With vector databases, retrieval augmented generation is the most talked about use case, but far from the only one. Vector databases can also be helpful with a wide variety of machine learning tasks. For example, in this blog post, I'll show how you can use Astra vector search for text classification: categorizing arbitrary text into one of a pre-selected list of categories.

Consider this text classification dataset, which categorizes 40,000 Amazon reviews into 6 categories: health personal care, toys games, beauty, pet supplies, baby products, and grocery gourmet food. A good text classifier would be able to take the following string, and output that the following string belongs to the category "toys games".

I think that this game is fun for yet educational because you will learn where all the different countries are while having fun with your friends!

One approach for text classification I've used is by inserting a set of representative vectors into a vector database, and classifying any incoming sentence by finding the closest representative vector. There are many other, more sophisticated approaches for text classification; however, the representative vector approach works surprisingly well and is easy to tune to your needs.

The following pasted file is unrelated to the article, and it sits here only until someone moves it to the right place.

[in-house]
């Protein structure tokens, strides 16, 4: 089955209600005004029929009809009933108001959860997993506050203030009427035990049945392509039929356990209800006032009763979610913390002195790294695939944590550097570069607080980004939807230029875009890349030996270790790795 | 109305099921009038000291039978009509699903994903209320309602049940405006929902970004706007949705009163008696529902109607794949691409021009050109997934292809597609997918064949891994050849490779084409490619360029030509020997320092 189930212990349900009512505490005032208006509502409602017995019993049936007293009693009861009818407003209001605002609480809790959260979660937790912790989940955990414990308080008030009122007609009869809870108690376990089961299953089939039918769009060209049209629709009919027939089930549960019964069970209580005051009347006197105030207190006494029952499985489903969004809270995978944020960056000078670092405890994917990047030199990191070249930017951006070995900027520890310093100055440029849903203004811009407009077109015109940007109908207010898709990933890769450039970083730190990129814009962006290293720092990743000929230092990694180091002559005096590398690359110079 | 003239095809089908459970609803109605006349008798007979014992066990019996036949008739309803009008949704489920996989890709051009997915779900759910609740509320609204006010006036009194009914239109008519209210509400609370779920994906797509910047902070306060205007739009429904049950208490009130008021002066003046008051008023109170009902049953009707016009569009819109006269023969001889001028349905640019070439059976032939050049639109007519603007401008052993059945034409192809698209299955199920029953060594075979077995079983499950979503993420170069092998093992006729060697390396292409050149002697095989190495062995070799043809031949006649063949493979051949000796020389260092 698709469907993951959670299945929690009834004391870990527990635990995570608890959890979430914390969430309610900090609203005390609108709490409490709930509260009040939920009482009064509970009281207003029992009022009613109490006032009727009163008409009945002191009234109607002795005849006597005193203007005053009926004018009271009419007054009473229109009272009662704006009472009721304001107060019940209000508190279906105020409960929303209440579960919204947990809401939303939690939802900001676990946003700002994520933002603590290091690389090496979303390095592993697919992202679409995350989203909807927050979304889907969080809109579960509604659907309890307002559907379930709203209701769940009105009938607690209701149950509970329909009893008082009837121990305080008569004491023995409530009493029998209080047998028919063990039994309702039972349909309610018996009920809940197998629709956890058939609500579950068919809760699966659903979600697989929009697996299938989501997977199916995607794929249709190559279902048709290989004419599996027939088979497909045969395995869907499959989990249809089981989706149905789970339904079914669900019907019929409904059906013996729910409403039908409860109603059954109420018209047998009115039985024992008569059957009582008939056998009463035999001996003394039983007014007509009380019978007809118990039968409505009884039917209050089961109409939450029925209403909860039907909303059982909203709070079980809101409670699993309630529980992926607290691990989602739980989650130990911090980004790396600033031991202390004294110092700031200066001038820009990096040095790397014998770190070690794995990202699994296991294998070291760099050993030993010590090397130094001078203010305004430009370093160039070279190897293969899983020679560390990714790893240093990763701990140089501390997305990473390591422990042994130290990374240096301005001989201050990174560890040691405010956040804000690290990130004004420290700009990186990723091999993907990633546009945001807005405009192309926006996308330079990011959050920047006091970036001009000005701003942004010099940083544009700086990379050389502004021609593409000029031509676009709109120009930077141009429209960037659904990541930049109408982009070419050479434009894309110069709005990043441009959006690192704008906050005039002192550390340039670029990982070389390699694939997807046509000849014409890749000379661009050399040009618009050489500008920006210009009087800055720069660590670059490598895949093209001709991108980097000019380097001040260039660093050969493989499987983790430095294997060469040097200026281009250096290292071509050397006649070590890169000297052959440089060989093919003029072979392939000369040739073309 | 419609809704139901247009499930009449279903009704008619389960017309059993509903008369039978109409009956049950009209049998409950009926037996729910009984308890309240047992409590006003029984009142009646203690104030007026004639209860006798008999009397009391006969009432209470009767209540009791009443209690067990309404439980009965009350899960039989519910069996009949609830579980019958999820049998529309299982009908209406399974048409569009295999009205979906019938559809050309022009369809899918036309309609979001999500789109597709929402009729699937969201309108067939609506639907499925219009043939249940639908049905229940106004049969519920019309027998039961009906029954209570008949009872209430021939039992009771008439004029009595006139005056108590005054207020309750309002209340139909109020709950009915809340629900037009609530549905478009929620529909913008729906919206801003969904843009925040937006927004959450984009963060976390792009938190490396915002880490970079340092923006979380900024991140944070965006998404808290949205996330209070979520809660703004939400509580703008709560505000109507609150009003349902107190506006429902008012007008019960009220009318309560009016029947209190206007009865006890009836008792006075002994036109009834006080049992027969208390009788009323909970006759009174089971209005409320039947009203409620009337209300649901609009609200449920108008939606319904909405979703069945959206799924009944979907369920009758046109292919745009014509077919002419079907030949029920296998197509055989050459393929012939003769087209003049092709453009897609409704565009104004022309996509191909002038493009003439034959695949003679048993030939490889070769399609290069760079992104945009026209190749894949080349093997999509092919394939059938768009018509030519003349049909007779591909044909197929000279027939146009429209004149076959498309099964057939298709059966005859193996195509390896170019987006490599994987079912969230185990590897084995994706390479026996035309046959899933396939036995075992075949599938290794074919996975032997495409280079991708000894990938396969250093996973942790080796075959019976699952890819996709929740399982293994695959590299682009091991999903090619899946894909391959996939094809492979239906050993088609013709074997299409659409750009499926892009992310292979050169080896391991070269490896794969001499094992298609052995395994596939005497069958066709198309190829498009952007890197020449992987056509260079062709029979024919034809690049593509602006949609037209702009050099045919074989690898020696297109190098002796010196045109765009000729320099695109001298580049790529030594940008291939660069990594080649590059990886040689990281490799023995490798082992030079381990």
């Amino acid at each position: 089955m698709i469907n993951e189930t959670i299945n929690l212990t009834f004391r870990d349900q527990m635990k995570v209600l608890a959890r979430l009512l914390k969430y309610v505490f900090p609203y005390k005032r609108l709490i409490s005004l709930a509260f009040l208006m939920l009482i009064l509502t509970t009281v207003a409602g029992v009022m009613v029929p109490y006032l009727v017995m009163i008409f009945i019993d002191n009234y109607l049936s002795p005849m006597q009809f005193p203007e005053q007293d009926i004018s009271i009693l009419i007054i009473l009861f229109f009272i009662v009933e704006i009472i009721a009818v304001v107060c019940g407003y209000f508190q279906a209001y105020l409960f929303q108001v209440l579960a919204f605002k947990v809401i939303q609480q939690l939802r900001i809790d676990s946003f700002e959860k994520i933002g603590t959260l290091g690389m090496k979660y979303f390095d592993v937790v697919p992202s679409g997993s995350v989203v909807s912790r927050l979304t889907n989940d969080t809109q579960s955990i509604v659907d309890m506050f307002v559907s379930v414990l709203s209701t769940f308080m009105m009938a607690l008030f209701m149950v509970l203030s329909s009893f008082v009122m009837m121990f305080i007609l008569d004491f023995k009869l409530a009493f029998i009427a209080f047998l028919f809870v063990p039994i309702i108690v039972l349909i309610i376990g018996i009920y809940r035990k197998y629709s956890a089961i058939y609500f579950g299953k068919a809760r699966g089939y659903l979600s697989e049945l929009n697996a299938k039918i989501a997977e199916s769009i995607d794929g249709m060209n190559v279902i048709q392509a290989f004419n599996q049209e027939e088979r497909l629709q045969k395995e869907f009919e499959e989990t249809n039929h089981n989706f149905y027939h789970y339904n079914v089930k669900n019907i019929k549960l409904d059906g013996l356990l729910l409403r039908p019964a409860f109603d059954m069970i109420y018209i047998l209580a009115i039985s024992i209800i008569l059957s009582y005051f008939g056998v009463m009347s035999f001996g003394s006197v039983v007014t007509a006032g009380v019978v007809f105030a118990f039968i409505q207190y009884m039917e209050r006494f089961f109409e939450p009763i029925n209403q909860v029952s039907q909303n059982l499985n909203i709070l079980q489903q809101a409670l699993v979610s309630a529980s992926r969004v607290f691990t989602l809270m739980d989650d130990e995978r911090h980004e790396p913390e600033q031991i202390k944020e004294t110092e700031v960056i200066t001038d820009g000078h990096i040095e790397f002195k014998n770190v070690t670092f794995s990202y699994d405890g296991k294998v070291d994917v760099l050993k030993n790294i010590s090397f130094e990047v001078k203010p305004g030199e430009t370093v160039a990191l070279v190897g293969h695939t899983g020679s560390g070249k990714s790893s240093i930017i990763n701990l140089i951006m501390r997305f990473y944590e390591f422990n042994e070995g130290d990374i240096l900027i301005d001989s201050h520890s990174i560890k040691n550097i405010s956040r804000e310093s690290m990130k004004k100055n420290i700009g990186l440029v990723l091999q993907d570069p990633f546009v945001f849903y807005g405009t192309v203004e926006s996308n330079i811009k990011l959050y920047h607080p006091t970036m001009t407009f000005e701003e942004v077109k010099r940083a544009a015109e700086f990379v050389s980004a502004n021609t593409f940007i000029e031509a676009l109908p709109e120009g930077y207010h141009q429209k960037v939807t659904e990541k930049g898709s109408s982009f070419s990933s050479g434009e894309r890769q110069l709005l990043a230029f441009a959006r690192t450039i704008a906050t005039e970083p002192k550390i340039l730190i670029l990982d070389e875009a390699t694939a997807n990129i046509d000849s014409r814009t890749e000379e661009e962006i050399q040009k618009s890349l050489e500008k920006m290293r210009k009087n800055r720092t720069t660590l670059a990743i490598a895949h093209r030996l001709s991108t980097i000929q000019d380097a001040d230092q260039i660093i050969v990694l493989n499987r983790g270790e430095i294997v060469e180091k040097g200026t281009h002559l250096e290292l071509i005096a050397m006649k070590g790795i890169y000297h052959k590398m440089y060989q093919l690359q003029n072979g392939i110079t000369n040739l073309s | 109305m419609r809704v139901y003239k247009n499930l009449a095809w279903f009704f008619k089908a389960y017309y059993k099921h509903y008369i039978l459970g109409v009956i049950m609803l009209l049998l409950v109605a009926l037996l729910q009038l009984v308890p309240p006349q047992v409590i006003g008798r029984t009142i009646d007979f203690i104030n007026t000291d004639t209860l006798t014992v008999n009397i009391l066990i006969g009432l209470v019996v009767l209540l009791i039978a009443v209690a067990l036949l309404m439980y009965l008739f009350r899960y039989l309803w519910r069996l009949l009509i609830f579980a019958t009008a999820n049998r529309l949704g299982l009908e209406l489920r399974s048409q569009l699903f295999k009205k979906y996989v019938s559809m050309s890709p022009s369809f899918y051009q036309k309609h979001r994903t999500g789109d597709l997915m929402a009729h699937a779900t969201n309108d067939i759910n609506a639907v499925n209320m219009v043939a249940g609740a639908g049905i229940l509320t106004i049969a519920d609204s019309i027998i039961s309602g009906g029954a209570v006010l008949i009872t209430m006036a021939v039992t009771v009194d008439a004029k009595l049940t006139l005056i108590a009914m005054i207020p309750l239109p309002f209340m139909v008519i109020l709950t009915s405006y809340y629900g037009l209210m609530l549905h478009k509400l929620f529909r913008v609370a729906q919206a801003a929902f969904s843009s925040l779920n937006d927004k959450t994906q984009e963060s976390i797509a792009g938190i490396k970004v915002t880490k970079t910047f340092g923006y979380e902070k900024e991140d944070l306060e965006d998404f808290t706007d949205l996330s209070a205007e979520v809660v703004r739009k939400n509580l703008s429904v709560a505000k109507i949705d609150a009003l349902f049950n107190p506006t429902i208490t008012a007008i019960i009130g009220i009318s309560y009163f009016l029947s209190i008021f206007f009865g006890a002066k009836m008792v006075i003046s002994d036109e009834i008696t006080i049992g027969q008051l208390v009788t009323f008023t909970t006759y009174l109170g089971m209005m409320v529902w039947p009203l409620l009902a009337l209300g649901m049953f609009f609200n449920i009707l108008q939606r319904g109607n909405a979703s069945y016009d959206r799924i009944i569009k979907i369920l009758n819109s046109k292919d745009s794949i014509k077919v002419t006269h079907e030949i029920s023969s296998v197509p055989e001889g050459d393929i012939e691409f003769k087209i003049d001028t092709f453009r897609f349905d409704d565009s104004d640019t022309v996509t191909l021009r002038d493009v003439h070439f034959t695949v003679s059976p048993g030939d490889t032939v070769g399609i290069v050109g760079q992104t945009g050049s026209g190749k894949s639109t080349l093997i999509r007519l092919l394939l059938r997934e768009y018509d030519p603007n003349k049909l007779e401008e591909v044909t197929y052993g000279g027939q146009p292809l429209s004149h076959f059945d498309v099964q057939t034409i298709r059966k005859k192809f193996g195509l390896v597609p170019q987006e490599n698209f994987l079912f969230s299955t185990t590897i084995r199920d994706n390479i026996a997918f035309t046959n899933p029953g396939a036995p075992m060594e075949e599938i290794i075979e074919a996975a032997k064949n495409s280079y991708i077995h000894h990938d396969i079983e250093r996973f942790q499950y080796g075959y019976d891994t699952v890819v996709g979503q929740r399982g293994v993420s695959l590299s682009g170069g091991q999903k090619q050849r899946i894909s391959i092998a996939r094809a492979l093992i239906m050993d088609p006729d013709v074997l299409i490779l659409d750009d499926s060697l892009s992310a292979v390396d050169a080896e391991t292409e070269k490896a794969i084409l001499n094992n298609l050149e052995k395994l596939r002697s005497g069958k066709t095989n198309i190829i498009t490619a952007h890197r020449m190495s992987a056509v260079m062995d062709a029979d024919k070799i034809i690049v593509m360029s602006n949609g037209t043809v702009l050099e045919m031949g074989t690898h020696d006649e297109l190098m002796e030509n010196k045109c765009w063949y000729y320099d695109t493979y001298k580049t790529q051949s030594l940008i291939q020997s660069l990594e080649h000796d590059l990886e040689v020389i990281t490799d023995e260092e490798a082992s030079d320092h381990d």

Loading the Dataset into Astra

First, download this text classification dataset from Kaggle, and extract the train_40k.csv file. Below is how you can read this CSV in Node.js.

npm install neat-csv@6
const fs = require('fs');
const neatCSV = require('neat-csv');

run().catch(err => console.log(err));

async function run() {
  // https://www.kaggle.com/datasets/kashnitsky/hierarchical-text-classification/
  const rows = await neatCSV(fs.readFileSync('./train_40k.csv', 'utf8'));

The representative vector approach involves loading a certain number of representative vectors per category into a vector database. In this blog post, I'll use Astra as the vector database, with stargate-mongoose as the Node.js client for Astra. Below is how you can connect to Astra using Mongoose and stargate-mongoose.

const axios = require('axios');
const fs = require('fs');
const mongoose = require('mongoose');
const neatCSV = require('neat-csv');

mongoose.set('autoCreate', false);
mongoose.set('autoIndex', false);

const { driver } = require('stargate-mongoose');
mongoose.setDriver(driver); // <-- Use stargate-mongoose driver

run().catch(err => console.log(err));

async function run() {
  await mongoose.connect(process.env.ASTRA_URI, { isAstra: true });

  // Create a review model
  const Review = mongoose.model('Review', mongoose.Schema({
    text: { type: String, required: true },
    category: { type: String, required: true },
    $vector: [Number]

  // Drop and then create the underlying reviews collection configured for vector search
  await Review.db.dropCollection('reviews');